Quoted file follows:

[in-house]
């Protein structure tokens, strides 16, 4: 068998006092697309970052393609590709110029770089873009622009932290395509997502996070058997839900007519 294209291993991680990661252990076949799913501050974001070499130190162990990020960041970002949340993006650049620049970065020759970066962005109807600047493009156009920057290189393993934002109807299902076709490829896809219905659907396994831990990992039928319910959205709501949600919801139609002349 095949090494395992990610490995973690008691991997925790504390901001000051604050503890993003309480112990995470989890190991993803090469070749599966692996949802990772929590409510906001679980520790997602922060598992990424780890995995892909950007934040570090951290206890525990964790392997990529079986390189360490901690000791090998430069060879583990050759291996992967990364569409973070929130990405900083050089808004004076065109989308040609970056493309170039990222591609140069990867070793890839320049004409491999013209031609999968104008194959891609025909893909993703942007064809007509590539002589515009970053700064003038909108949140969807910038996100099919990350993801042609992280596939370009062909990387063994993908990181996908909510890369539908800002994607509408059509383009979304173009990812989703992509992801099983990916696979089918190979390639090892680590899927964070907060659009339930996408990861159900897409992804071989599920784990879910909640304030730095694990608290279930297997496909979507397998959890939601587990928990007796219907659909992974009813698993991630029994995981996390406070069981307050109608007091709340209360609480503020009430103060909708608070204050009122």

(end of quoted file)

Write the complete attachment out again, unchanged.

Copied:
[in-house]
């Protein structure tokens, strides 16, 4: 068998006092697309970052393609590709110029770089873009622009932290395509997502996070058997839900007519 294209291993991680990661252990076949799913501050974001070499130190162990990020960041970002949340993006650049620049970065020759970066962005109807600047493009156009920057290189393993934002109807299902076709490829896809219905659907396994831990990992039928319910959205709501949600919801139609002349 095949090494395992990610490995973690008691991997925790504390901001000051604050503890993003309480112990995470989890190991993803090469070749599966692996949802990772929590409510906001679980520790997602922060598992990424780890995995892909950007934040570090951290206890525990964790392997990529079986390189360490901690000791090998430069060879583990050759291996992967990364569409973070929130990405900083050089808004004076065109989308040609970056493309170039990222591609140069990867070793890839320049004409491999013209031609999968104008194959891609025909893909993703942007064809007509590539002589515009970053700064003038909108949140969807910038996100099919990350993801042609992280596939370009062909990387063994993908990181996908909510890369539908800002994607509408059509383009979304173009990812989703992509992801099983990916696979089918190979390639090892680590899927964070907060659009339930996408990861159900897409992804071989599920784990879910909640304030730095694990608290279930297997496909979507397998959890939601587990928990007796219907659909992974009813698993991630029994995981996390406070069981307050109608007091709340209360609480503020009430103060909708608070204050009122």